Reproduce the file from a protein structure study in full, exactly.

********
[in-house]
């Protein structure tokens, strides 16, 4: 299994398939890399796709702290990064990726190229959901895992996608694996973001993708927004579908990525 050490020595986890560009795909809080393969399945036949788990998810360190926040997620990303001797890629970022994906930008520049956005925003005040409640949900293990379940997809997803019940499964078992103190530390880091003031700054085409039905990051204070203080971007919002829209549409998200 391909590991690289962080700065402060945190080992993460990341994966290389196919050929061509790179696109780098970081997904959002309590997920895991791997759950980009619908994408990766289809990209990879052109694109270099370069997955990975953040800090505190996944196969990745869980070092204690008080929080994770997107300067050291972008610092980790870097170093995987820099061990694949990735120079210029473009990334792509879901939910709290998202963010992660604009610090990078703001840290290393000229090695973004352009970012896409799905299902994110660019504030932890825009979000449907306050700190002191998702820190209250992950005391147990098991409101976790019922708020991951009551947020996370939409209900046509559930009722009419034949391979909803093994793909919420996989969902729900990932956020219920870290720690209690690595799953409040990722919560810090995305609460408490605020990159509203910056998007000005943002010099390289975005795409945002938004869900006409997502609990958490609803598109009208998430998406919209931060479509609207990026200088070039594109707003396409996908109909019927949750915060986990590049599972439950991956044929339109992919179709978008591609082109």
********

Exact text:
[in-house]
């Protein structure tokens, strides 16, 4: 299994398939890399796709702290990064990726190229959901895992996608694996973001993708927004579908990525 050490020595986890560009795909809080393969399945036949788990998810360190926040997620990303001797890629970022994906930008520049956005925003005040409640949900293990379940997809997803019940499964078992103190530390880091003031700054085409039905990051204070203080971007919002829209549409998200 391909590991690289962080700065402060945190080992993460990341994966290389196919050929061509790179696109780098970081997904959002309590997920895991791997759950980009619908994408990766289809990209990879052109694109270099370069997955990975953040800090505190996944196969990745869980070092204690008080929080994770997107300067050291972008610092980790870097170093995987820099061990694949990735120079210029473009990334792509879901939910709290998202963010992660604009610090990078703001840290290393000229090695973004352009970012896409799905299902994110660019504030932890825009979000449907306050700190002191998702820190209250992950005391147990098991409101976790019922708020991951009551947020996370939409209900046509559930009722009419034949391979909803093994793909919420996989969902729900990932956020219920870290720690209690690595799953409040990722919560810090995305609460408490605020990159509203910056998007000005943002010099390289975005795409945002938004869900006409997502609990958490609803598109009208998430998406919209931060479509609207990026200088070039594109707003396409996908109909019927949750915060986990590049599972439950991956044929339109992919179709978008591609082109």